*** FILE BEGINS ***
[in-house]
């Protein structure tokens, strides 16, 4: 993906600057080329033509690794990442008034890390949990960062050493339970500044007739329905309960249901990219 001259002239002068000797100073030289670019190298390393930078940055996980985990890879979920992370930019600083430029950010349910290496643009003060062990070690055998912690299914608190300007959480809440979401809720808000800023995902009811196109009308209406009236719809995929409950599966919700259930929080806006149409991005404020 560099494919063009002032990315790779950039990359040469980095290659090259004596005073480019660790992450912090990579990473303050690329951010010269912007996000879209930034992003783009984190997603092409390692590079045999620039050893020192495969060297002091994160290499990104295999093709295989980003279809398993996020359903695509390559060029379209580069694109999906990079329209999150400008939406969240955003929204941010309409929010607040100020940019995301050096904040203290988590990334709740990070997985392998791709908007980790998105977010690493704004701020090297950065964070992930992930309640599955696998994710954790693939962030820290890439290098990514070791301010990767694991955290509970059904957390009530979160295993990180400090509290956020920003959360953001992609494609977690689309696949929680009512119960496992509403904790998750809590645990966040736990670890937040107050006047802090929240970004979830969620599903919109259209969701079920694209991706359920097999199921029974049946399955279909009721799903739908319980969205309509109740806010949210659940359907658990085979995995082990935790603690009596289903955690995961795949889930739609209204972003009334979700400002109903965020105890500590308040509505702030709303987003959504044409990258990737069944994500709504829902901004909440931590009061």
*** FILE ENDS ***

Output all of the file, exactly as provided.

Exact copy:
[in-house]
């Protein structure tokens, strides 16, 4: 993906600057080329033509690794990442008034890390949990960062050493339970500044007739329905309960249901990219 001259002239002068000797100073030289670019190298390393930078940055996980985990890879979920992370930019600083430029950010349910290496643009003060062990070690055998912690299914608190300007959480809440979401809720808000800023995902009811196109009308209406009236719809995929409950599966919700259930929080806006149409991005404020 560099494919063009002032990315790779950039990359040469980095290659090259004596005073480019660790992450912090990579990473303050690329951010010269912007996000879209930034992003783009984190997603092409390692590079045999620039050893020192495969060297002091994160290499990104295999093709295989980003279809398993996020359903695509390559060029379209580069694109999906990079329209999150400008939406969240955003929204941010309409929010607040100020940019995301050096904040203290988590990334709740990070997985392998791709908007980790998105977010690493704004701020090297950065964070992930992930309640599955696998994710954790693939962030820290890439290098990514070791301010990767694991955290509970059904957390009530979160295993990180400090509290956020920003959360953001992609494609977690689309696949929680009512119960496992509403904790998750809590645990966040736990670890937040107050006047802090929240970004979830969620599903919109259209969701079920694209991706359920097999199921029974049946399955279909009721799903739908319980969205309509109740806010949210659940359907658990085979995995082990935790603690009596289903955690995961795949889930739609209204972003009334979700400002109903965020105890500590308040509505702030709303987003959504044409990258990737069944994500709504829902901004909440931590009061």